As a musician, I often think about creativity.  I  used to think of it as something that had to be generated from the inside, this magical ability that one has to be born with.  Something given to the elect. Lately, though, my thoughts on it have changed.  I see it as a skill that has to be developed and, if not wielded well, lost.  I am a consumer of creativity. I love reading books and listening to good music, but the creativity only comes back out in very specific forms.  I want it to branch out.  I want to be more creative in other areas.  If we aren’t careful, all we end up doing is sucking on the creativity of others. We gorge ourselves and never produce anything, slowly becoming more and more obese in it.  We are satisfied with sharing our latest favorite thing on Facebook, the video or music or piece of art that took countless amounts and energy to produce.  Am I really that person?  My encouragement to you and myself: feast on the creativity of others but don’t just stop there. Find ways to engage your creativity in new and interesting ways. Otherwise, you may find that in consuming the creativity of others, you’ve lost your ability to create.

Thailand and other things

I apologize for not updating sooner, we have been staying really busy with music and, I am excited to say, are almost ready to release our new EP along with some other cool things!
As you know, I recently went with a group from my school to Thailand. It was a wonderful experience and I’m hoping to get some of the pictures up on Facebook soon! I was with a group of 7 students and one other leader.  We travelled first to Bangkok where we got to see first hand some of the issues that go along with poverty and other social problems.  We visited a center called the Mercy House, a community center and orphanage that specifically reaches out to families that are effected by AIDs. They also have after school programs and supplementary education programs that help keep children off the street and get them back in school.

One of the other really significant organizations that we visited was the Zero Baht shop.  This was a place built in a community that had been living under a bridge but then was displaced by the government to a patch of land outside the city.  One man in the community saw the need for better food, education, etc.  He also saw the huge amount of garbage that was building up in the community. So he created a system that basically allowed people to bring their garbage to this store and exchange it for credit.  It was then built up more to include a community garden where community members could bring organic waste and exchange it for produce and eggs.  This system has grown and ended up working out really well.  The people who run the store have the garbage collection down to a fine art.  They separate the garbage so that they can resell it to the recycling centers.  Because they separate it first, they are able to get more money for their labor. They have also found ways to make handicrafts out of garbage that can’t be recycled or isn’t worth as much. For example, to make a profit off of magazines, they have to collect a whole bunch of them.  Instead, they found a way to make paper beads out of those magazines and now are able to sell jewelry for a much higher price.  The money they make goes towards buying goods to stock the shop and also towards the community.  They place a huge emphasis on education.  It was so encouraging to see that this organization was completely run by the community. They had no government help or involvement and they want to keep it that way.  This is a very sustainable, effective model that can be taken and used in other poverty-stricken communities.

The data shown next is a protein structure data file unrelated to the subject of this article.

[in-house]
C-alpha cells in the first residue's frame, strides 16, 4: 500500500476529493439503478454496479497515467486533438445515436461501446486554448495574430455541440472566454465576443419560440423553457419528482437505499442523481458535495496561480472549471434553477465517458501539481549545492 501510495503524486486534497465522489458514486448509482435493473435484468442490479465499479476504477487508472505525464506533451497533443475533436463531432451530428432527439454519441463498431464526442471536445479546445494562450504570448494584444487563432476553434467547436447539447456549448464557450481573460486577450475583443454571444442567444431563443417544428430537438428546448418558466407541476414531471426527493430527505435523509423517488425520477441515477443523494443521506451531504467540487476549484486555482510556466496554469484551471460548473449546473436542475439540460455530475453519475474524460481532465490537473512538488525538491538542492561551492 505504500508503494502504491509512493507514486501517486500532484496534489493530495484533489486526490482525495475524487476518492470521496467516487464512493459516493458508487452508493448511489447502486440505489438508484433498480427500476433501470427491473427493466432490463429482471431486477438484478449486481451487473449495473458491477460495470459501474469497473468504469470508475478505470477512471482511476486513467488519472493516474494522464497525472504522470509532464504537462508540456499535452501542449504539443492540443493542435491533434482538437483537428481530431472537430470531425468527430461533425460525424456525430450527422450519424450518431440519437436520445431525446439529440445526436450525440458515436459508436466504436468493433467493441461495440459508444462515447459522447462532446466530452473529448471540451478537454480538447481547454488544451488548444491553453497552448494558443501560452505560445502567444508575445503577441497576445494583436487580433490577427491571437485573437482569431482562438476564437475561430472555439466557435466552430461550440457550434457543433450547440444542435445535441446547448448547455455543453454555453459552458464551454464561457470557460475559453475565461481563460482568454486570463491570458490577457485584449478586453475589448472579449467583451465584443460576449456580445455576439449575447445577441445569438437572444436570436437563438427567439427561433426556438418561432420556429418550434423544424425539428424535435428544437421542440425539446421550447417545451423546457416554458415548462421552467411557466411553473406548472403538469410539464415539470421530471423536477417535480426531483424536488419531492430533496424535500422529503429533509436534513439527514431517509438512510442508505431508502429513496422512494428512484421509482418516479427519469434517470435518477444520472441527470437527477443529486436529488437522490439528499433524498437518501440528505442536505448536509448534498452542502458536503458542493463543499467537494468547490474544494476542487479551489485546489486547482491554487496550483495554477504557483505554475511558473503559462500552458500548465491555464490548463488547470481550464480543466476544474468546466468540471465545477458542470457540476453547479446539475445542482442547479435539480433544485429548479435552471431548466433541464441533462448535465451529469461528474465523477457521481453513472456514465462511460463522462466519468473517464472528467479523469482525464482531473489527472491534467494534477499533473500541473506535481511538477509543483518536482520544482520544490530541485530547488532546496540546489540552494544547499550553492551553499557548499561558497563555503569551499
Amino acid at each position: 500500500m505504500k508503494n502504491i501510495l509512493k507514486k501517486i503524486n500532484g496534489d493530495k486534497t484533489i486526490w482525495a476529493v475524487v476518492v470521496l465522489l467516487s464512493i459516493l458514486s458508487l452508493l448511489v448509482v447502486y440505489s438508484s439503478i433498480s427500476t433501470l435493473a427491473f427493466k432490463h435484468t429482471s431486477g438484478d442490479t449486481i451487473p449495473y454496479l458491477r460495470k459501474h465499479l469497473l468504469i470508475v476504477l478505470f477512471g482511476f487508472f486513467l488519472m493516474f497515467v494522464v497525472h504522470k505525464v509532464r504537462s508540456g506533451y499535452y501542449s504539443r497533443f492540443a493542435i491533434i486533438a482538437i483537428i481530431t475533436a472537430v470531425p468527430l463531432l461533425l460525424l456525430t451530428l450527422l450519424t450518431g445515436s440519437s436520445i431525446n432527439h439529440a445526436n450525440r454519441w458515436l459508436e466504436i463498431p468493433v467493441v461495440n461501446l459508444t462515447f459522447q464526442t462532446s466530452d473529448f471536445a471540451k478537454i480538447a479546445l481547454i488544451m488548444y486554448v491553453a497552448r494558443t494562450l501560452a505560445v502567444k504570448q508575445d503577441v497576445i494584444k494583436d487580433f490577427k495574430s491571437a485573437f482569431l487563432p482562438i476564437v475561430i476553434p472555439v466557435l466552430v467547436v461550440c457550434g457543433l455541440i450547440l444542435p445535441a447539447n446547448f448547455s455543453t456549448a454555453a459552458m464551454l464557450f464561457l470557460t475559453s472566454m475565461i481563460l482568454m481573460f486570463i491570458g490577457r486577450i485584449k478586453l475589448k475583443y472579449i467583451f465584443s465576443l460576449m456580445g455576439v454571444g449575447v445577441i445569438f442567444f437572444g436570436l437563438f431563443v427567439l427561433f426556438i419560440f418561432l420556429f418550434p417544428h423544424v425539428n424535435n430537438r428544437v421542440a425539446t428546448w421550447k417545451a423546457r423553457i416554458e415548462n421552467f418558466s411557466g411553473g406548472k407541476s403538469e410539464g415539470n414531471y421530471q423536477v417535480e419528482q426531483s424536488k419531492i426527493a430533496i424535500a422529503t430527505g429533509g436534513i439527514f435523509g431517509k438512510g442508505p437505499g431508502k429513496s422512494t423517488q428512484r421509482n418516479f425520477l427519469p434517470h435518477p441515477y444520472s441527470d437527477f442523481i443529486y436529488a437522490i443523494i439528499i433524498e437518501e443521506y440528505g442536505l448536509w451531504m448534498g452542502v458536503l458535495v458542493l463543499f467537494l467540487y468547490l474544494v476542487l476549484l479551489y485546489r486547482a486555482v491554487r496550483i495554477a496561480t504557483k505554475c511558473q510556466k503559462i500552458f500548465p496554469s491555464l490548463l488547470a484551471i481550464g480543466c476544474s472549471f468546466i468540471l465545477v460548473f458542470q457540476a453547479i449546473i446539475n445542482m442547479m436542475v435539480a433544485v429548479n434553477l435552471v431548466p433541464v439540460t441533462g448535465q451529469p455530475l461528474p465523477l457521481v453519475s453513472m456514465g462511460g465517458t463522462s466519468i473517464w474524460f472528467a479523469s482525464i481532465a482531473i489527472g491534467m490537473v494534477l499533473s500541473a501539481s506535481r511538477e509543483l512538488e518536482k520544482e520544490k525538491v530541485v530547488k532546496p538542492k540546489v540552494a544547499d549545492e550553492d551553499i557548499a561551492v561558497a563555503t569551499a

The majority of our time in Thailand was spent in the northern part of the country in an area called “Phayao.”  We stayed at the Phayao Center, a YMCA shelter for children who are at risk of being trafficked. The gravity of what these children have gone through hit us almost immediately.  Not only were we asked to not take pictures of individual children or of one of us and only one child, we were asked not to post any of the children’s pictures on Facebook or other social media sites (hence the lack of children for a lot of my soon to be on Facebook Thailand album).  The time that we spent there was incredibly insightful and educational.  We learned a lot about human trafficking as well as the individual stories of some of the children.  To keep it short, most of the children were girls who came from families in poverty. Many had family members who were in the sex industry and were at risk of being kidnapped by neighbors, friends or even parents and sold.  While we learned a lot that made us incredibly sad, we had many joyful times as well.  We were able to experience cultural nights completely planned by the children. We also created one for them which they absolutely loved. My students worked hard and played hard and I couldn’t be more proud of them. I think that they really grew a lot.  We built the concrete floor of a pig house and let me tell you, it was really hard work! We carried gravel and sand back and forth in bucket lines, mixed concrete by hand and then moved that in the buckets to the pig house area.  Despite the two days of working in the hot sun with really sore muscles, there was not a single complaint.  On the last night, the children planned a going away ceremony and from what we were told, it was better planned and the children practiced harder for it than any other past group.  We were incredibly honored and by the end, almost everyone was in tears. The boys were the only ones who hardly showed any emotion.  For them it was more a “Really… is this really happening now?”  They were good sports.